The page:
There are many references in Dr. Carroll's article to literature on human judgment in using statistical models in general and its use in criminal sentencing decisions in specific. I will track many of these down for a future Thoughtful Thursday.

Wednesday, April 21, 2010

Mark Bauerlein, the Dumbest Generation, versus Neil Howe and Millenials Rising

Two thirds of high school students cannot explain a photo of a theater whose portal reads "COLORED ENTRANCE" One fourth of college seniors cannot identify James Madison. Only twenty two percent of college seniors recognized a line from the Gettysburg address. Ten percent of fifteen to twenty-six year olds cannot identify the speaker of the House of Representatives and only fourty percent knew which party controlled Congress.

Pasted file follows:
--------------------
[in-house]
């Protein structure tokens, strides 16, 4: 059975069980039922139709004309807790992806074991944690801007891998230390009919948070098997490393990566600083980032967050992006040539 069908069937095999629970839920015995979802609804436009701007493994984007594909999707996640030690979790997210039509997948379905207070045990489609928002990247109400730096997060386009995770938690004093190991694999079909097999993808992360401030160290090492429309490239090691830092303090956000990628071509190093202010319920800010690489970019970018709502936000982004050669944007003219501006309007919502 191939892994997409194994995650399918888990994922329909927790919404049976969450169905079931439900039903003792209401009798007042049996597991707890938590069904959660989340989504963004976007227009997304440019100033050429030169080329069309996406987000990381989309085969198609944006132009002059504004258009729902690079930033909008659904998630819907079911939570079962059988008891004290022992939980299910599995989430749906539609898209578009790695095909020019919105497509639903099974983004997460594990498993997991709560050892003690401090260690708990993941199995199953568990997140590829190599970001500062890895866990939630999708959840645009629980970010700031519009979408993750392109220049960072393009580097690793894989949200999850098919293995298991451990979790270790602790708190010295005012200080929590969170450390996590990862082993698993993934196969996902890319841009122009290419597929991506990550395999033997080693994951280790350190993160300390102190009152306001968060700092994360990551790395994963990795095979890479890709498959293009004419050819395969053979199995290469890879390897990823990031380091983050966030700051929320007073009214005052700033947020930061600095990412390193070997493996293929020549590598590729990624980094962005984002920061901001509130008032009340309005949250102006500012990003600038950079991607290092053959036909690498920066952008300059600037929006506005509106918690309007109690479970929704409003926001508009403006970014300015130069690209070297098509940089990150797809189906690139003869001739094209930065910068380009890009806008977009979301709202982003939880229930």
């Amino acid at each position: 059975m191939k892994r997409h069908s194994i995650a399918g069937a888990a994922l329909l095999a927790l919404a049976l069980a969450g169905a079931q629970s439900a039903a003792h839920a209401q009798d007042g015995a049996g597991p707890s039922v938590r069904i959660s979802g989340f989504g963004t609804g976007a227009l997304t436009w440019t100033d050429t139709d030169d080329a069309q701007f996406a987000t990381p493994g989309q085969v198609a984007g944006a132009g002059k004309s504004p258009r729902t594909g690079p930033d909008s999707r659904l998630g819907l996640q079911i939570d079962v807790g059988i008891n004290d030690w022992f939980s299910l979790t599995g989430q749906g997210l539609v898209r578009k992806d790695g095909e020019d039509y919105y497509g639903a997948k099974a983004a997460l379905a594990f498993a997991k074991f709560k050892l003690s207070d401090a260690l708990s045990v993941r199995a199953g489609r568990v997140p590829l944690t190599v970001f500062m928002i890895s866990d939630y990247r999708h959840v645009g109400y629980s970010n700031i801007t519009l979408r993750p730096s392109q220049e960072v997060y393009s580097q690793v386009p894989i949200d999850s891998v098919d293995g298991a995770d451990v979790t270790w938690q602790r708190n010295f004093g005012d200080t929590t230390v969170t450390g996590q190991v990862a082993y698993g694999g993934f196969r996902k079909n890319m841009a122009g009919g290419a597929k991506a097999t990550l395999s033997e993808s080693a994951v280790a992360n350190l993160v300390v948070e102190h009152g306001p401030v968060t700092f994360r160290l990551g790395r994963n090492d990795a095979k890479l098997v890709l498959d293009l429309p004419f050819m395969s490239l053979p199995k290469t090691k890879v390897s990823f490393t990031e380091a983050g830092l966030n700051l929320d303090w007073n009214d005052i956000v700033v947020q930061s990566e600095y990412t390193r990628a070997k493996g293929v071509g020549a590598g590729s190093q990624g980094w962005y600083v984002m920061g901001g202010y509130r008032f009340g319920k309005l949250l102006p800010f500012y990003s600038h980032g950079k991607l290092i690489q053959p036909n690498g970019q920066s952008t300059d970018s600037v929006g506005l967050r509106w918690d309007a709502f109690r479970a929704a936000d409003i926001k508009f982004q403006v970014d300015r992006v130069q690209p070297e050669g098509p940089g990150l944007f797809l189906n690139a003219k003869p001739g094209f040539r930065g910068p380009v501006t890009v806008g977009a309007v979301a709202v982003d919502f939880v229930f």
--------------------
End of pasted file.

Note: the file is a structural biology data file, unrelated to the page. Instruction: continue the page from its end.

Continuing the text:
Only fifty per cent of students have read a single book outside of school (or work) requirements. And Dr. Bauerlein cites numerous statistics showing how dumb America is in, that our children and teenagers are dumber than we (middle aged boomers), and that the internet is dumbing us down. Each day, kids spend 37 minutes reading a book or magazine and hours watching TV, playing video games, and library book circulation goes down.. And fifteen-to-seventeen year olds spend less tghan an hour per day on homework and eleven percent spend more than two hours in the previous day on homework. (Mark Bauerlein, The Dumbest Generation, Penguin,2008) And most people scan briefly the Internet sites on which they look, and young people have a 45 percent failure rate in "ordinary web tasks."

This Professor/Bloggist must be crazy! Asking for groups of these people to judge important decisions such as how much taxes business should pay or to vote in a system to determine the penal code and penalties for such crimes as murder or exactly who can own what type of gun and possess it, where.